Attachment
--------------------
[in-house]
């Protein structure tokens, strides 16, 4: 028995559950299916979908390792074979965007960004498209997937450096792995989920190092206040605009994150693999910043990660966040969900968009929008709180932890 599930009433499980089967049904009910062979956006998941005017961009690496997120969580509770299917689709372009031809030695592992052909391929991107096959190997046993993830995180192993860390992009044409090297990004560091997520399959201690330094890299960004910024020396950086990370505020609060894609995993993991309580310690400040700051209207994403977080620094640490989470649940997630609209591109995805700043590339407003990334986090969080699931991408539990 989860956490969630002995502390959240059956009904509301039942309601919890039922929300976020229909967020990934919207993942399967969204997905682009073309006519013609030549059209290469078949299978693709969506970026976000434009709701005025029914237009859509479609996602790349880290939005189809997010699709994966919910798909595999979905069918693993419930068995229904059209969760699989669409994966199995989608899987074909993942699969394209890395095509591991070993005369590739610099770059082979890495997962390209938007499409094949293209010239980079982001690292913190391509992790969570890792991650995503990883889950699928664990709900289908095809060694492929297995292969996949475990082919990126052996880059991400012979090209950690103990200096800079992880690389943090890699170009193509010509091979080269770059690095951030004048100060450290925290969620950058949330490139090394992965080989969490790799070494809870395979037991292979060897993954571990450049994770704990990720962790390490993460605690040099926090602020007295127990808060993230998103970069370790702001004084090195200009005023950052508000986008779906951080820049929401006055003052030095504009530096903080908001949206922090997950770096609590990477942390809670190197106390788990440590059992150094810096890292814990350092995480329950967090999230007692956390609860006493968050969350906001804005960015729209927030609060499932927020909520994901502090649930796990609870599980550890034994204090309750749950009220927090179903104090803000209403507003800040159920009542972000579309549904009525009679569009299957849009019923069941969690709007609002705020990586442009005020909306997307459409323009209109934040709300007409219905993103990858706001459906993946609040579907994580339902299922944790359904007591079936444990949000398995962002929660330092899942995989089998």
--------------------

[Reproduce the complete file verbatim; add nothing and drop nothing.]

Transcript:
[in-house]
């Protein structure tokens, strides 16, 4: 028995559950299916979908390792074979965007960004498209997937450096792995989920190092206040605009994150693999910043990660966040969900968009929008709180932890 599930009433499980089967049904009910062979956006998941005017961009690496997120969580509770299917689709372009031809030695592992052909391929991107096959190997046993993830995180192993860390992009044409090297990004560091997520399959201690330094890299960004910024020396950086990370505020609060894609995993993991309580310690400040700051209207994403977080620094640490989470649940997630609209591109995805700043590339407003990334986090969080699931991408539990 989860956490969630002995502390959240059956009904509301039942309601919890039922929300976020229909967020990934919207993942399967969204997905682009073309006519013609030549059209290469078949299978693709969506970026976000434009709701005025029914237009859509479609996602790349880290939005189809997010699709994966919910798909595999979905069918693993419930068995229904059209969760699989669409994966199995989608899987074909993942699969394209890395095509591991070993005369590739610099770059082979890495997962390209938007499409094949293209010239980079982001690292913190391509992790969570890792991650995503990883889950699928664990709900289908095809060694492929297995292969996949475990082919990126052996880059991400012979090209950690103990200096800079992880690389943090890699170009193509010509091979080269770059690095951030004048100060450290925290969620950058949330490139090394992965080989969490790799070494809870395979037991292979060897993954571990450049994770704990990720962790390490993460605690040099926090602020007295127990808060993230998103970069370790702001004084090195200009005023950052508000986008779906951080820049929401006055003052030095504009530096903080908001949206922090997950770096609590990477942390809670190197106390788990440590059992150094810096890292814990350092995480329950967090999230007692956390609860006493968050969350906001804005960015729209927030609060499932927020909520994901502090649930796990609870599980550890034994204090309750749950009220927090179903104090803000209403507003800040159920009542972000579309549904009525009679569009299957849009019923069941969690709007609002705020990586442009005020909306997307459409323009209109934040709300007409219905993103990858706001459906993946609040579907994580339902299922944790359904007591079936444990949000398995962002929660330092899942995989089998």